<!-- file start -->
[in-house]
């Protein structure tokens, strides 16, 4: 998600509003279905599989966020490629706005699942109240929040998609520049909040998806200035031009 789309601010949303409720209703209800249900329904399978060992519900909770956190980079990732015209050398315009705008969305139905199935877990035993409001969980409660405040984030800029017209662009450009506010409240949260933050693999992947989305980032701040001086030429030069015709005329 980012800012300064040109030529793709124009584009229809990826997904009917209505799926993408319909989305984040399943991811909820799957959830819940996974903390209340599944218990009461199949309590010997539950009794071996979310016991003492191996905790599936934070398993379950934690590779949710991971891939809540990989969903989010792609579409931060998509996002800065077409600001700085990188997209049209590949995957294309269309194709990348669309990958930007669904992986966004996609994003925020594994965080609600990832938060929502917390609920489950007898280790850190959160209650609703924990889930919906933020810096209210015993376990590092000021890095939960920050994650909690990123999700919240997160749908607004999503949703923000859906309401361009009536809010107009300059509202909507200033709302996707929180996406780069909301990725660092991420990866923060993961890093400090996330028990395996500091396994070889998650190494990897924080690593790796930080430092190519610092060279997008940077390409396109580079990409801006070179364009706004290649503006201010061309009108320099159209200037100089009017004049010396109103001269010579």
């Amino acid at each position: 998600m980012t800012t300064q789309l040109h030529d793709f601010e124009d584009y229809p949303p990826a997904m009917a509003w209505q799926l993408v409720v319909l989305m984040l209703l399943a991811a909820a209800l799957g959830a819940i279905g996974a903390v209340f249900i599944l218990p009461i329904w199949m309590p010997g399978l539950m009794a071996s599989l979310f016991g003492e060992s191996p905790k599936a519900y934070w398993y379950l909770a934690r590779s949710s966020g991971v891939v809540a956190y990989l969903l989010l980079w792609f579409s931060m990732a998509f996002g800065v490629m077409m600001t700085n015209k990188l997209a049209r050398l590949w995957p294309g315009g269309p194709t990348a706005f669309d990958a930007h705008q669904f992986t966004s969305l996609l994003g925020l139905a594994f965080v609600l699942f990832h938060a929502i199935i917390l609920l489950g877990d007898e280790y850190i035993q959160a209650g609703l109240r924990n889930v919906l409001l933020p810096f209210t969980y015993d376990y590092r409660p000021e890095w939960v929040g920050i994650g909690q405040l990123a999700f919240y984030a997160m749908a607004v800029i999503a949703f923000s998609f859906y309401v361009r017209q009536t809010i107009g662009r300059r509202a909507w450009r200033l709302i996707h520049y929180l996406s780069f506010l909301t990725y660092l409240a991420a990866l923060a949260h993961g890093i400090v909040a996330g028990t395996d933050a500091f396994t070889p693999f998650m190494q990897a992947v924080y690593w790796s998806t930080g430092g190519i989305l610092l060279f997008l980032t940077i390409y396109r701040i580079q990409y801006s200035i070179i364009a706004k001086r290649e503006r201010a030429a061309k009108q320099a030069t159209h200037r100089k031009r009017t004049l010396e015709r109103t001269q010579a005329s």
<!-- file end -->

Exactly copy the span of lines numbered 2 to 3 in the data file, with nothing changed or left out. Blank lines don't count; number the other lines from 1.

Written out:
């Protein structure tokens, strides 16, 4: 998600509003279905599989966020490629706005699942109240929040998609520049909040998806200035031009 789309601010949303409720209703209800249900329904399978060992519900909770956190980079990732015209050398315009705008969305139905199935877990035993409001969980409660405040984030800029017209662009450009506010409240949260933050693999992947989305980032701040001086030429030069015709005329 980012800012300064040109030529793709124009584009229809990826997904009917209505799926993408319909989305984040399943991811909820799957959830819940996974903390209340599944218990009461199949309590010997539950009794071996979310016991003492191996905790599936934070398993379950934690590779949710991971891939809540990989969903989010792609579409931060998509996002800065077409600001700085990188997209049209590949995957294309269309194709990348669309990958930007669904992986966004996609994003925020594994965080609600990832938060929502917390609920489950007898280790850190959160209650609703924990889930919906933020810096209210015993376990590092000021890095939960920050994650909690990123999700919240997160749908607004999503949703923000859906309401361009009536809010107009300059509202909507200033709302996707929180996406780069909301990725660092991420990866923060993961890093400090996330028990395996500091396994070889998650190494990897924080690593790796930080430092190519610092060279997008940077390409396109580079990409801006070179364009706004290649503006201010061309009108320099159209200037100089009017004049010396109103001269010579």
């Amino acid at each position: 998600m980012t800012t300064q789309l040109h030529d793709f601010e124009d584009y229809p949303p990826a997904m009917a509003w209505q799926l993408v409720v319909l989305m984040l209703l399943a991811a909820a209800l799957g959830a819940i279905g996974a903390v209340f249900i599944l218990p009461i329904w199949m309590p010997g399978l539950m009794a071996s599989l979310f016991g003492e060992s191996p905790k599936a519900y934070w398993y379950l909770a934690r590779s949710s966020g991971v891939v809540a956190y990989l969903l989010l980079w792609f579409s931060m990732a998509f996002g800065v490629m077409m600001t700085n015209k990188l997209a049209r050398l590949w995957p294309g315009g269309p194709t990348a706005f669309d990958a930007h705008q669904f992986t966004s969305l996609l994003g925020l139905a594994f965080v609600l699942f990832h938060a929502i199935i917390l609920l489950g877990d007898e280790y850190i035993q959160a209650g609703l109240r924990n889930v919906l409001l933020p810096f209210t969980y015993d376990y590092r409660p000021e890095w939960v929040g920050i994650g909690q405040l990123a999700f919240y984030a997160m749908a607004v800029i999503a949703f923000s998609f859906y309401v361009r017209q009536t809010i107009g662009r300059r509202a909507w450009r200033l709302i996707h520049y929180l996406s780069f506010l909301t990725y660092l409240a991420a990866l923060a949260h993961g890093i400090v909040a996330g028990t395996d933050a500091f396994t070889p693999f998650m190494q990897a992947v924080y690593w790796s998806t930080g430092g190519i989305l610092l060279f997008l980032t940077i390409y396109r701040i580079q990409y801006s200035i070179i364009a706004k001086r290649e503006r201010a030429a061309k009108q320099a030069t159209h200037r100089k031009r009017t004049l010396e015709r109103t001269q010579a005329s």